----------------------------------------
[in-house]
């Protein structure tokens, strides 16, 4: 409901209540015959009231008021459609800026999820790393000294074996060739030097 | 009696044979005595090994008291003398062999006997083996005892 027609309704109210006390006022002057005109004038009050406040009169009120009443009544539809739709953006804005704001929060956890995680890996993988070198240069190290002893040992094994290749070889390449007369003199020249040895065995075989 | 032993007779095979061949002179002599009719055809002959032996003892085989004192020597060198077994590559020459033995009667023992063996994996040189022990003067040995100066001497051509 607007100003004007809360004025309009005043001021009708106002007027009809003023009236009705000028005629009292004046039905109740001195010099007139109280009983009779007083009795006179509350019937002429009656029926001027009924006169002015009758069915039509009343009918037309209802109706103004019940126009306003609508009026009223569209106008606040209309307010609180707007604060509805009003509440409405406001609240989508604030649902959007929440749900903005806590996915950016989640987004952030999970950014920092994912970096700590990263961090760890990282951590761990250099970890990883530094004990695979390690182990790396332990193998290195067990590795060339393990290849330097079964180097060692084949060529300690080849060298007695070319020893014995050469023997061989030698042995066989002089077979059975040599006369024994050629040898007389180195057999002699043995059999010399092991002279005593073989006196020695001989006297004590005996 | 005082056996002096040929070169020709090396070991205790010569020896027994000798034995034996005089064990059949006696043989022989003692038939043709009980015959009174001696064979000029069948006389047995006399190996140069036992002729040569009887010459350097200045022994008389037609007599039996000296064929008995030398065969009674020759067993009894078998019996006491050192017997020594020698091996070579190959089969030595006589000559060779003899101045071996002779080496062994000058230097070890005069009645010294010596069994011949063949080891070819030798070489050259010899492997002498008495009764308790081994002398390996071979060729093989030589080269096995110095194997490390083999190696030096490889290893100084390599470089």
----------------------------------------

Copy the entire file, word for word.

[in-house]
């Protein structure tokens, strides 16, 4: 409901209540015959009231008021459609800026999820790393000294074996060739030097 | 009696044979005595090994008291003398062999006997083996005892 027609309704109210006390006022002057005109004038009050406040009169009120009443009544539809739709953006804005704001929060956890995680890996993988070198240069190290002893040992094994290749070889390449007369003199020249040895065995075989 | 032993007779095979061949002179002599009719055809002959032996003892085989004192020597060198077994590559020459033995009667023992063996994996040189022990003067040995100066001497051509 607007100003004007809360004025309009005043001021009708106002007027009809003023009236009705000028005629009292004046039905109740001195010099007139109280009983009779007083009795006179509350019937002429009656029926001027009924006169002015009758069915039509009343009918037309209802109706103004019940126009306003609508009026009223569209106008606040209309307010609180707007604060509805009003509440409405406001609240989508604030649902959007929440749900903005806590996915950016989640987004952030999970950014920092994912970096700590990263961090760890990282951590761990250099970890990883530094004990695979390690182990790396332990193998290195067990590795060339393990290849330097079964180097060692084949060529300690080849060298007695070319020893014995050469023997061989030698042995066989002089077979059975040599006369024994050629040898007389180195057999002699043995059999010399092991002279005593073989006196020695001989006297004590005996 | 005082056996002096040929070169020709090396070991205790010569020896027994000798034995034996005089064990059949006696043989022989003692038939043709009980015959009174001696064979000029069948006389047995006399190996140069036992002729040569009887010459350097200045022994008389037609007599039996000296064929008995030398065969009674020759067993009894078998019996006491050192017997020594020698091996070579190959089969030595006589000559060779003899101045071996002779080496062994000058230097070890005069009645010294010596069994011949063949080891070819030798070489050259010899492997002498008495009764308790081994002398390996071979060729093989030589080269096995110095194997490390083999190696030096490889290893100084390599470089």